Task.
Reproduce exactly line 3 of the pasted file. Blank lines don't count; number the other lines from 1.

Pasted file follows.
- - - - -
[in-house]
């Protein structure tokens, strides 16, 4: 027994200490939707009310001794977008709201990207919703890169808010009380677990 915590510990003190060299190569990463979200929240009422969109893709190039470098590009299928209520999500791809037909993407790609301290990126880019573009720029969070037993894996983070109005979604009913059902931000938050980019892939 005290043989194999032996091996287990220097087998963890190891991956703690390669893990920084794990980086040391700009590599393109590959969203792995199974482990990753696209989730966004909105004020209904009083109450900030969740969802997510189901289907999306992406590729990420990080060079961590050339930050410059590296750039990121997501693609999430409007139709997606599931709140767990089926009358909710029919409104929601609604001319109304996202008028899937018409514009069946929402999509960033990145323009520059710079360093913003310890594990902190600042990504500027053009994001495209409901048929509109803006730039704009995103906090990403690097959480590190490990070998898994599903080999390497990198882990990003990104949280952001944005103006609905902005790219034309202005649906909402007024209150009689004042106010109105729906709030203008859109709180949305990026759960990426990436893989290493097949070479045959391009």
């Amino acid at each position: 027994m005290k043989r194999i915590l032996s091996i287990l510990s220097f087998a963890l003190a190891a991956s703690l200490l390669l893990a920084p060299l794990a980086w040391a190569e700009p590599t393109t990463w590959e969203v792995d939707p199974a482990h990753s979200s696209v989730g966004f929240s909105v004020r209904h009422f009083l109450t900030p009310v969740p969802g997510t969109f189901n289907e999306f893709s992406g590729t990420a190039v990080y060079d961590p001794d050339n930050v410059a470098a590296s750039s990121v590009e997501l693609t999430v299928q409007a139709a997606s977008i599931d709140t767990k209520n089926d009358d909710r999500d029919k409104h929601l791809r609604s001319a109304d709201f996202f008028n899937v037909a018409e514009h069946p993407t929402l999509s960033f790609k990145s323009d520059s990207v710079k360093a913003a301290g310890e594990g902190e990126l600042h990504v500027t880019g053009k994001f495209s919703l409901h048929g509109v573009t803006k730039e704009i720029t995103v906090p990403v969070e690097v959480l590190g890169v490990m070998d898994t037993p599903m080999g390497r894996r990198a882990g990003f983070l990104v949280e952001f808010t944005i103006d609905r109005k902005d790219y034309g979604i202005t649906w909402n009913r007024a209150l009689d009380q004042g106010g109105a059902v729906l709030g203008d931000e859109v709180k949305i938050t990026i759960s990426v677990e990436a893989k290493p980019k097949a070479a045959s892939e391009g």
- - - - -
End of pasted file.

């Amino acid at each position: 027994m005290k043989r194999i915590l032996s091996i287990l510990s220097f087998a963890l003190a190891a991956s703690l200490l390669l893990a920084p060299l794990a980086w040391a190569e700009p590599t393109t990463w590959e969203v792995d939707p199974a482990h990753s979200s696209v989730g966004f929240s909105v004020r209904h009422f009083l109450t900030p009310v969740p969802g997510t969109f189901n289907e999306f893709s992406g590729t990420a190039v990080y060079d961590p001794d050339n930050v410059a470098a590296s750039s990121v590009e997501l693609t999430v299928q409007a139709a997606s977008i599931d709140t767990k209520n089926d009358d909710r999500d029919k409104h929601l791809r609604s001319a109304d709201f996202f008028n899937v037909a018409e514009h069946p993407t929402l999509s960033f790609k990145s323009d520059s990207v710079k360093a913003a301290g310890e594990g902190e990126l600042h990504v500027t880019g053009k994001f495209s919703l409901h048929g509109v573009t803006k730039e704009i720029t995103v906090p990403v969070e690097v959480l590190g890169v490990m070998d898994t037993p599903m080999g390497r894996r990198a882990g990003f983070l990104v949280e952001f808010t944005i103006d609905r109005k902005d790219y034309g979604i202005t649906w909402n009913r007024a209150l009689d009380q004042g106010g109105a059902v729906l709030g203008d931000e859109v709180k949305i938050t990026i759960s990426v677990e990436a893989k290493p980019k097949a070479a045959s892939e391009g």